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Characteristics of Digital Video

Digital video is not like normal analogue video used by everyday televisions.1 To understand how digital video works it is best to think of it as a sequence of non-interlaced images, each of which is a two-dimensional frame of picture elements or pixels. Present day analogue television systems such as the National Television Standards Committee (NTSC), used in North America and Japan and Phase Alternate Line (PAL), used in western Europe, employ line interlacing. Systems that use line interlacing alternately scan odd and even lines of the video, which can produce artefacts when analogue video is digitized. This issue complicates any discussion of digital video and the compression process, and so is best left aside for now. Associated with each pixel are two values, luminance and chrominance. The luminance is a value proportional to the pixel’s intensity. The chrominance is a value that represents the colour of the pixel and there are a number of representations to choose from. Any colour can be synthesised by an appropriate mixture of three properly chosen primary colours. Red, Green and Blue (RGB) are usually chosen for the primary colours. Another system, known as YUV, allows colour to be approximated using only two variables where Y represents the luminance, and U and V the chrominance. When an analogue signal is digitised it is quantized. Quantization is the process by which a continuous range of values from an input signal is divided into non-overlapping discrete ranges and each range assigned a unique symbol. A digitized monochrome photograph might, for example, contain only 256 different kinds of pixel. Such an image would be said to have a pixel depth of 8 bits. A higher quality image might be quantized allowing 24 bits per pixel.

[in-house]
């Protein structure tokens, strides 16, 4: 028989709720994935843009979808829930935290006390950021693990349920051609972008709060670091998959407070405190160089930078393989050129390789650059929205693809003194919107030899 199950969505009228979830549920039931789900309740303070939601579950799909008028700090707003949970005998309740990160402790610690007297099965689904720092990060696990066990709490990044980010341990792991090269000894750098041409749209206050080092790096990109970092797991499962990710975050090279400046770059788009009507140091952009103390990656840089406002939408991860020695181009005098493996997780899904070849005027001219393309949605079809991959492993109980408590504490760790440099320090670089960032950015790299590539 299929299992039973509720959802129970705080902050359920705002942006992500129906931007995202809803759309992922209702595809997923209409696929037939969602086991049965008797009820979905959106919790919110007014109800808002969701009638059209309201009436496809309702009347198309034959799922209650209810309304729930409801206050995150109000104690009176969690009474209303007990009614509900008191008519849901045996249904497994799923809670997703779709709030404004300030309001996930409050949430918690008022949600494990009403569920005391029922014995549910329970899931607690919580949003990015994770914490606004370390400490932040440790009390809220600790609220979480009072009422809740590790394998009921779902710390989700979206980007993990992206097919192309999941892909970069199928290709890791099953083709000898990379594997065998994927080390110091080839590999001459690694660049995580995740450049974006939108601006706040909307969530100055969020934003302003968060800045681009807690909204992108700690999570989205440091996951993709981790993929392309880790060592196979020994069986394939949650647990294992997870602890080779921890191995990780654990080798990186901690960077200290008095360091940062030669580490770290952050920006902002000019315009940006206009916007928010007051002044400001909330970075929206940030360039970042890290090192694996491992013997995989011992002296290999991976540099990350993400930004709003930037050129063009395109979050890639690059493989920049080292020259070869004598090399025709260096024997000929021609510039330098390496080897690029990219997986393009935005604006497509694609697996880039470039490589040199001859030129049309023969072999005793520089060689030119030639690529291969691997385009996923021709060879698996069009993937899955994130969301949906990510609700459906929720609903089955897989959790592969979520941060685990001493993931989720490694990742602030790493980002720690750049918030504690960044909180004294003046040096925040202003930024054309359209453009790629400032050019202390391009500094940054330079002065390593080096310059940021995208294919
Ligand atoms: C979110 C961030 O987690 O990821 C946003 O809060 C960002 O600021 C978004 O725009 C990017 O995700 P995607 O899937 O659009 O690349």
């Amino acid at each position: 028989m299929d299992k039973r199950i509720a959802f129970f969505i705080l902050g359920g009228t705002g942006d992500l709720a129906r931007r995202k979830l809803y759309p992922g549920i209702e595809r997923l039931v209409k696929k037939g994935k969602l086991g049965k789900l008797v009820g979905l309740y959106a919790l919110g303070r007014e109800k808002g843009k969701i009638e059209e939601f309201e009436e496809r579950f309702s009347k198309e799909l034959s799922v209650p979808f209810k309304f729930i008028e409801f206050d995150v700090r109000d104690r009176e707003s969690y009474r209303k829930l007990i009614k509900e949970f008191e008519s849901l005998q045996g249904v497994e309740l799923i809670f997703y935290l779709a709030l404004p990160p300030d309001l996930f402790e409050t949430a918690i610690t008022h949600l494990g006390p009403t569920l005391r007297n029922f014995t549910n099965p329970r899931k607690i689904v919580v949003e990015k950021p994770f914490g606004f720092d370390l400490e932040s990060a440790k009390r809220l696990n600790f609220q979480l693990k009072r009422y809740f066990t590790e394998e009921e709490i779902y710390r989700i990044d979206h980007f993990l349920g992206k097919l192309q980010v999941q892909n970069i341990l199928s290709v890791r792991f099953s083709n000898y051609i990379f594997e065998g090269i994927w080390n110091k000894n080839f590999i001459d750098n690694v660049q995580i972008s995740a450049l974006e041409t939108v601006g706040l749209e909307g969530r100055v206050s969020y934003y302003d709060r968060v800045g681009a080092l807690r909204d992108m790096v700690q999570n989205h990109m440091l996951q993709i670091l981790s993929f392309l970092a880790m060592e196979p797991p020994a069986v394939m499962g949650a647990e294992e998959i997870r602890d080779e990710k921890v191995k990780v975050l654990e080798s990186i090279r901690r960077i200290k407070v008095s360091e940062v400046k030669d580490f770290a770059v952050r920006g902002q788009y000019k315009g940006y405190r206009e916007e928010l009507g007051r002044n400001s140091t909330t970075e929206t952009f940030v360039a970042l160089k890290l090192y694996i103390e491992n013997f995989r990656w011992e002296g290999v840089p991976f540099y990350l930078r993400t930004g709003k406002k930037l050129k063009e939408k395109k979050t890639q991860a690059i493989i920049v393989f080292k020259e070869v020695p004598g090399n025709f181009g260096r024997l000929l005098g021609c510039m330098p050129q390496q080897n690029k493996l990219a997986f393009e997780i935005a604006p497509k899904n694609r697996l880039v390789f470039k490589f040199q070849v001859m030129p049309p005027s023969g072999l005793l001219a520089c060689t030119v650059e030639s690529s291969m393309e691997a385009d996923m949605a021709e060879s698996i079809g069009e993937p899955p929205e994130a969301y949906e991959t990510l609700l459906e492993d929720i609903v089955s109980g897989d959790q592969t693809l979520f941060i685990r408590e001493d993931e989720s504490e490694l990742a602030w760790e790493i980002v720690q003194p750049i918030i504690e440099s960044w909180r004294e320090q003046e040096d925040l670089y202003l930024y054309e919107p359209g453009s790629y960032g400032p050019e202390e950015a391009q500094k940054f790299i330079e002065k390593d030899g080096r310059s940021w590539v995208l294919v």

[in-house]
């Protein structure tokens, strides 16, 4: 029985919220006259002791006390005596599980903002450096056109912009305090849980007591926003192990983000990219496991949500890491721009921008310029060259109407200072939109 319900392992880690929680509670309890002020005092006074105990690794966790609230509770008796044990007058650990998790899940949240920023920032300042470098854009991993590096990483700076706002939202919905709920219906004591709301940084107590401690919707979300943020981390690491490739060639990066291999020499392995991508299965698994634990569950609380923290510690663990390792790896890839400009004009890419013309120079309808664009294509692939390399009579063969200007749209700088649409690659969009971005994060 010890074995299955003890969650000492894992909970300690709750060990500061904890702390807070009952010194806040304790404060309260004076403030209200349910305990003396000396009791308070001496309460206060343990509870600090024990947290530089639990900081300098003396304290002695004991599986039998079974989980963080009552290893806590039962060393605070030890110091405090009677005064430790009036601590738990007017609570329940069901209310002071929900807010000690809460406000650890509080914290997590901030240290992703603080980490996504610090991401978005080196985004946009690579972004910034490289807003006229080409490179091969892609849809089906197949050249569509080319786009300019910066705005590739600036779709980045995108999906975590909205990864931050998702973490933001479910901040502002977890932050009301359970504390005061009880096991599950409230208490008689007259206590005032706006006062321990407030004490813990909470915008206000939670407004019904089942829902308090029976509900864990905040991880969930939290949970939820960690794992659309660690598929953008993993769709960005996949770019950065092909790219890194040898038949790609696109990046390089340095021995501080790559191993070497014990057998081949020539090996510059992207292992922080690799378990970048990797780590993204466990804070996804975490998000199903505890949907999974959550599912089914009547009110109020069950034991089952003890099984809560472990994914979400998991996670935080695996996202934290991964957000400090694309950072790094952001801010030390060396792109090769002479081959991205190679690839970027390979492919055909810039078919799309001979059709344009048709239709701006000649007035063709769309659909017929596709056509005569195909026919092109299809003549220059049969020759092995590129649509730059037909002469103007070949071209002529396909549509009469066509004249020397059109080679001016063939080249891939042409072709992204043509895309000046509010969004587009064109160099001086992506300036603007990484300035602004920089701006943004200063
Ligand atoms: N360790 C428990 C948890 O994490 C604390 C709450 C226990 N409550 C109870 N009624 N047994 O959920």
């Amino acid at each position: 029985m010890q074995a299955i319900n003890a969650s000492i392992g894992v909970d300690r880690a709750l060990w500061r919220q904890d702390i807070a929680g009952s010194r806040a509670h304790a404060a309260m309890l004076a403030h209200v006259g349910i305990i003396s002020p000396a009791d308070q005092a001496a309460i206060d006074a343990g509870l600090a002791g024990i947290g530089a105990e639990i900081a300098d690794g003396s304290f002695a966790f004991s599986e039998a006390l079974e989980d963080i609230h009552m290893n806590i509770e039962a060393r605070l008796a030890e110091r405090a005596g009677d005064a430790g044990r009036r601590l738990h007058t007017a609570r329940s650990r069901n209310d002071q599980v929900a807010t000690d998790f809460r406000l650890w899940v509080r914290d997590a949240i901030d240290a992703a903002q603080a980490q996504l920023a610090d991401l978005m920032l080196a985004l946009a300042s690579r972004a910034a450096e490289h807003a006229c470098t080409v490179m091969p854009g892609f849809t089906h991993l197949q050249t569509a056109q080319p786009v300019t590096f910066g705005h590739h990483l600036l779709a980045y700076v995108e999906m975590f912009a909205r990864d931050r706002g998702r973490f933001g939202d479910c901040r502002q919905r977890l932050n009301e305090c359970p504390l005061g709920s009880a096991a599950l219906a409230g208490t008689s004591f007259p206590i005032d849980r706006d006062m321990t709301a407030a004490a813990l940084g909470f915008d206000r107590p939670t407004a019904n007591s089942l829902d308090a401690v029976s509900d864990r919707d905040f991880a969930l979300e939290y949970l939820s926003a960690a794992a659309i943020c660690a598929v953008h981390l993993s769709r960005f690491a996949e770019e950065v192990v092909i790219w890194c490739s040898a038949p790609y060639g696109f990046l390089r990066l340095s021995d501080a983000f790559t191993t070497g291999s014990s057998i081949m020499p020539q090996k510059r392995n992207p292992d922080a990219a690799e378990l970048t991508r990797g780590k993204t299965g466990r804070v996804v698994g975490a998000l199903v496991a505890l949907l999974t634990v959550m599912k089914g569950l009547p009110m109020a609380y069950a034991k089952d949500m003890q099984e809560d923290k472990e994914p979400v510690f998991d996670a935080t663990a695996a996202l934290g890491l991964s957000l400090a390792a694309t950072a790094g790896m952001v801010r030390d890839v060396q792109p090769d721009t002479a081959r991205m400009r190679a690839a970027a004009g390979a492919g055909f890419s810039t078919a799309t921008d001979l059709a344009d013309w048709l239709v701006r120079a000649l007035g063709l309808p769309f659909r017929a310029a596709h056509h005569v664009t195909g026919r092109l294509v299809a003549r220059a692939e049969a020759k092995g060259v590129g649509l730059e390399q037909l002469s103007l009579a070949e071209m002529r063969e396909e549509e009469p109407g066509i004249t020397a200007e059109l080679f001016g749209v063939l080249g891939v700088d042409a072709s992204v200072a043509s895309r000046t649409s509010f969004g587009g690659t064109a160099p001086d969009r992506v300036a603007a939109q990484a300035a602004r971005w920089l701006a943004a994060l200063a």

Digital video can be characterised by a few variables:
Frame rate:
The number of frames displayed per second. The illusion of motion can be experienced at frame rates as low as 12 frames per second [Cook90], but modern cinema uses 24 frames per second, and PAL television 25 frames per second.
Frame dimensions:
The width and height of the image expressed in the number of pixels. Digital video comparable to television requires dimensions of around 640 x 480 pixels.
Pixel depth:
The number of bits per pixel. In some cases it might be possible separate the bits dedicated to luminance from those used for chrominance. In others all the bits might be used to reference one of a range of colours from a known palette.

The table below illustrates possible values of these parameters for typical applications of digital video.

Typical parameters for various applications of digital video
ApplicationFrame rateDimensionsPixel Depth
Multimedia15320 x 24016
Entertainment TV25640 x 48016
Surveillance5640 x 48012
Video Telephony10320 x 24012
HDTV251920 x 108024

[Why do we need compression?]

1. This document was first published in 1996.

© Colin E. Manning 1996